BONGINO: No. I think it's ridiculous – I think it's ridiculous that you're stereotyping...basically all of America, and say that somehow that – and I'm not denying, again, for the second time – that the black experience in America is far different. I don't know what it's like to have a hoodie on in Manhattan, and not be able to get a cab – I don't. I will never understand that. But for you to stereotype the entire country, and quote a few footnotes on social science and say-

BLOW: Those aren't footnotes. Those are major studies, and – and don't try – and don't try to talk out of both sides of your mouth and say that you recognize the bias; and then, that you deny the bias. You cannot have it both ways. There is bias in America-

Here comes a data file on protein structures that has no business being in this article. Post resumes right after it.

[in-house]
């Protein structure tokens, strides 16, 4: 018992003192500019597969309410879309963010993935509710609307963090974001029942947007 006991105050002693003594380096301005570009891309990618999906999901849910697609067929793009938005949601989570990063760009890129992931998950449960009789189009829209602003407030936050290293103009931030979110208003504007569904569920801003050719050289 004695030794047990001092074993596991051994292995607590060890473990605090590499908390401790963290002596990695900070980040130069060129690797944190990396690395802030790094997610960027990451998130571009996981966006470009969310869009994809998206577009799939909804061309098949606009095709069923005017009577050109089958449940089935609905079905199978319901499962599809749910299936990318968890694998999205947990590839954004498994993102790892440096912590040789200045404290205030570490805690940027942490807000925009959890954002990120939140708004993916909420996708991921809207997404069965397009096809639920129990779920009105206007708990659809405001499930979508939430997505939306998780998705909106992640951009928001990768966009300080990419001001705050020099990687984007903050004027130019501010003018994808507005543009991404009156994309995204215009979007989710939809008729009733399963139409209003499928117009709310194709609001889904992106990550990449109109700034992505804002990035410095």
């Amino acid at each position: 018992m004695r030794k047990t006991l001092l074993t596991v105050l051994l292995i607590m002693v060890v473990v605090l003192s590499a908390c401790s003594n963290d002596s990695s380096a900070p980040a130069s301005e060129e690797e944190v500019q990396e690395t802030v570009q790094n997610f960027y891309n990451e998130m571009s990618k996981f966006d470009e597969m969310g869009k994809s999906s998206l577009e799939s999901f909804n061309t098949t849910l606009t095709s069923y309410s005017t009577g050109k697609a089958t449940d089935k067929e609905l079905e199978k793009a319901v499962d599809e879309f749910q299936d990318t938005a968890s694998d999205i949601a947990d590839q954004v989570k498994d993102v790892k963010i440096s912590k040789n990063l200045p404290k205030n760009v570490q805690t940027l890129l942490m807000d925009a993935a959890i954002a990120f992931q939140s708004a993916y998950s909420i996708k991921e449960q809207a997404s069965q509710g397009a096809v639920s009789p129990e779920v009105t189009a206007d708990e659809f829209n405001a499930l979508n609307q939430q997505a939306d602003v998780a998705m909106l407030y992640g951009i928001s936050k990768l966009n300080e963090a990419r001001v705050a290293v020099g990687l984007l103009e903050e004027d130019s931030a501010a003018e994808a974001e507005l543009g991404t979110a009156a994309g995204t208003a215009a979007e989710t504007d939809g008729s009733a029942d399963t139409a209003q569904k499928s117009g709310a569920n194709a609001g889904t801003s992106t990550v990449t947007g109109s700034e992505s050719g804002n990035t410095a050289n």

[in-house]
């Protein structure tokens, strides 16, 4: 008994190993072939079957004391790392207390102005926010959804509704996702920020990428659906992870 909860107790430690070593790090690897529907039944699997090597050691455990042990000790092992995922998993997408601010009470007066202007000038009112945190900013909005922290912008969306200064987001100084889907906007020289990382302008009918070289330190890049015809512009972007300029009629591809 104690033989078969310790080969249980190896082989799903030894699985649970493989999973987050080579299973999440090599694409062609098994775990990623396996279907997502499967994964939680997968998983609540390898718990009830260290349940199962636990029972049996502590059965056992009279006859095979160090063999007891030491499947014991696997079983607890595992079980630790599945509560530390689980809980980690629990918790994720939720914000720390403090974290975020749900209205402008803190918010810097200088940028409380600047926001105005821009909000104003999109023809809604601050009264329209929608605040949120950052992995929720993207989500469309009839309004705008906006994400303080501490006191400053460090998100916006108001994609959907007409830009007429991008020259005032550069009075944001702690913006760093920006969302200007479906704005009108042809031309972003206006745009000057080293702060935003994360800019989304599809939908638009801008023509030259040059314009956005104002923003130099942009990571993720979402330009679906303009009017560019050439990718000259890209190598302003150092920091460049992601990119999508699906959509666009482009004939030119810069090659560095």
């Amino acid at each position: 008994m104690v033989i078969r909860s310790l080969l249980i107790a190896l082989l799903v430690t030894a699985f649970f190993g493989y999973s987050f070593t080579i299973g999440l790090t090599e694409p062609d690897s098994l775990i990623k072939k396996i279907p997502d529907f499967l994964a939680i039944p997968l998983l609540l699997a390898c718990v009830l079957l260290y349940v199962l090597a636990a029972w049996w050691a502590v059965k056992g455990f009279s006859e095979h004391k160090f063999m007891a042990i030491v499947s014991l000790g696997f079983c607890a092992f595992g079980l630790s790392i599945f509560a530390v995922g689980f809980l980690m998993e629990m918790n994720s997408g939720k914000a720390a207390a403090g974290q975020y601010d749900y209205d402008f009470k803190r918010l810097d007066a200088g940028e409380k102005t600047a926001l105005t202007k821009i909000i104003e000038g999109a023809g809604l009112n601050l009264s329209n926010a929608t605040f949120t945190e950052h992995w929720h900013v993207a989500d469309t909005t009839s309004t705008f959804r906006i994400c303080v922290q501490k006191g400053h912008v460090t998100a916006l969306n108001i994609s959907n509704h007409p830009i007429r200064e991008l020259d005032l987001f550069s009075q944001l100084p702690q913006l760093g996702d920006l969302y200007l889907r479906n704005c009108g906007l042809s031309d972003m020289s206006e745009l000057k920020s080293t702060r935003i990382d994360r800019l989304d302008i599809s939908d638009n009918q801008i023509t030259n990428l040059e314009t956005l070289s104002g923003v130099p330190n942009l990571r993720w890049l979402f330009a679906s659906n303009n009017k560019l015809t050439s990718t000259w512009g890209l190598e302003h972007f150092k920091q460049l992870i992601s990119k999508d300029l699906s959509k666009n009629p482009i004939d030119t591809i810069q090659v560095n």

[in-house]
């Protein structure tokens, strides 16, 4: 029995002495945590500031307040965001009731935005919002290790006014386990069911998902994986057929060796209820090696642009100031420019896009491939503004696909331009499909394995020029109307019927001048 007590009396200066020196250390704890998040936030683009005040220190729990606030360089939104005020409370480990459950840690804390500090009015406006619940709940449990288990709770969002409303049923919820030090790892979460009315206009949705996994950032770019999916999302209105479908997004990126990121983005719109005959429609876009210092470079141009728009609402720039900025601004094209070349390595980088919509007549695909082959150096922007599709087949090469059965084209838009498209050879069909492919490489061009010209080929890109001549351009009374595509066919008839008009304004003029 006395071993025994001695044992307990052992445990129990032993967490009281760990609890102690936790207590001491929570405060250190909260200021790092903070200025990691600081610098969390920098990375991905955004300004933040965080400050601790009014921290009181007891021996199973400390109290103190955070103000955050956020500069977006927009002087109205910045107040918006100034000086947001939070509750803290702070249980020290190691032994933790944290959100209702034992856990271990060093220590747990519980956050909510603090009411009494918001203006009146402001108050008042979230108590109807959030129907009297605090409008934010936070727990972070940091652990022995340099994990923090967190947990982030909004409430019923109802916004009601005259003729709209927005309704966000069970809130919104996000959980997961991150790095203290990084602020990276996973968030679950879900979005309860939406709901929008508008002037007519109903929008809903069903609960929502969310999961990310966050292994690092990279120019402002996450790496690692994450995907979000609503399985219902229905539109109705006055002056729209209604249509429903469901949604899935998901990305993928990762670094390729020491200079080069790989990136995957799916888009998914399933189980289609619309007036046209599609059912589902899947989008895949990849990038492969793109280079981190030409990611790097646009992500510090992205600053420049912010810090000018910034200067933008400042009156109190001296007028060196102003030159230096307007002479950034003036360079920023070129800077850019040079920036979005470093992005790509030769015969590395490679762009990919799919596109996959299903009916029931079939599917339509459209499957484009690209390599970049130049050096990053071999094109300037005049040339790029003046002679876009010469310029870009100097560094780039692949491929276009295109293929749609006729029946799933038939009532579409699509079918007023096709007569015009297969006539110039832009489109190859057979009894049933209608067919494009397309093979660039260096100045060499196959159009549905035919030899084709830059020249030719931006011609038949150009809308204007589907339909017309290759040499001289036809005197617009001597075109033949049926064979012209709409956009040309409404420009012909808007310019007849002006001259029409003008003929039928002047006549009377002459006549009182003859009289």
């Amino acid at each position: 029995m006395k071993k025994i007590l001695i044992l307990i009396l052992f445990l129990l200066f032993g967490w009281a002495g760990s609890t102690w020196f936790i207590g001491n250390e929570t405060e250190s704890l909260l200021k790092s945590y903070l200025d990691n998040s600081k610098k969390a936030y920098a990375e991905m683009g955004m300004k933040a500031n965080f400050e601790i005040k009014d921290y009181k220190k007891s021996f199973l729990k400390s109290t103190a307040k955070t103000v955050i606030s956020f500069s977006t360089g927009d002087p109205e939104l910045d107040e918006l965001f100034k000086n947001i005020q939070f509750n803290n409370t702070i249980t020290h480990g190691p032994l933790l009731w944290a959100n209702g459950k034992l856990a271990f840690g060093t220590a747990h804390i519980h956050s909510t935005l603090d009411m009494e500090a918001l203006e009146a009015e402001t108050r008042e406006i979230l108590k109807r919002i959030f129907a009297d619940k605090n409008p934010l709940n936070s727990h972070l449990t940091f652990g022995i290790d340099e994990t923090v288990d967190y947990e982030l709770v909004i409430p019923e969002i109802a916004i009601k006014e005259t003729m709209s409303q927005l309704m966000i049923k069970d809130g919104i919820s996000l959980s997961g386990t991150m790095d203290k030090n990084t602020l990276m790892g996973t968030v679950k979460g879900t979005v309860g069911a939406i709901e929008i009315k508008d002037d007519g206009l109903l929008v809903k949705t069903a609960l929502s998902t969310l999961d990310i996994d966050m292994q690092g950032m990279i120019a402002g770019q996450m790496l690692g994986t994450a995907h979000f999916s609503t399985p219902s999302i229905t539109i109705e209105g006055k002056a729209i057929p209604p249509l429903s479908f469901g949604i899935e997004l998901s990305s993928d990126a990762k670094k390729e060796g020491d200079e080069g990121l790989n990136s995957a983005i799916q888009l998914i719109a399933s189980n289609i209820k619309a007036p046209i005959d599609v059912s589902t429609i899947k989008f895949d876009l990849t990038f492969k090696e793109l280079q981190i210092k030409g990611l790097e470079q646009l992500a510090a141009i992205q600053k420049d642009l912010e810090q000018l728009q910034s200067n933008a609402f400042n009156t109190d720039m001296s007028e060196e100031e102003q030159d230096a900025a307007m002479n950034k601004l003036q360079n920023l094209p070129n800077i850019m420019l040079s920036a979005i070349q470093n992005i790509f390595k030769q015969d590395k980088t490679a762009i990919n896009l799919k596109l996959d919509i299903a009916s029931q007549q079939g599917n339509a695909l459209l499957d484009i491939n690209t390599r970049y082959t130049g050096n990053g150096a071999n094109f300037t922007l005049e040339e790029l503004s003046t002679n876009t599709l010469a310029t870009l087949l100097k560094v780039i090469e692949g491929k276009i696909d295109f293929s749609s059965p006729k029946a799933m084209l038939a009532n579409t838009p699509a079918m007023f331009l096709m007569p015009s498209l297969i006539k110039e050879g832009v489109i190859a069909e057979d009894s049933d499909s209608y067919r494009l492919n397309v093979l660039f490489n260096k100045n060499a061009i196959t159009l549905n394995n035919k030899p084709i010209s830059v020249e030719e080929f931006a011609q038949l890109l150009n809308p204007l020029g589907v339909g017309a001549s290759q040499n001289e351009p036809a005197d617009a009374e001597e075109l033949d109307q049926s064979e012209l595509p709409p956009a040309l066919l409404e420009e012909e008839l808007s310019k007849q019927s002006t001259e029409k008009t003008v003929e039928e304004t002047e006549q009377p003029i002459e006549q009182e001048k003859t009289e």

BONGINO: You're trying to make an overly-simplistic argument-

BLOW: And you cannot deny that, and you cannot deny science. And this is not a night on which that you are going to be able to deny science.

Host Anderson Cooper brought on Blow, Bongino, and BET editorial director Michaela Angela Davis for a panel discussion on the issue of the police-involved choking death, and the protests that erupted after the grand jury declined to indict the officer. Cooper turned to Davis first for her reaction. Davis asserted that "in terms of how it felt, I think what we're seeing, Anderson, is this – like, cycle of fear on both sides. You see the police are cultured to fear black men; and now, the community is cultured to fear the police."

When the CNN host then sought Bongino's take, the former Secret Service agent took the opportunity to confront Davis over her "fear" claim about police interactions with black men: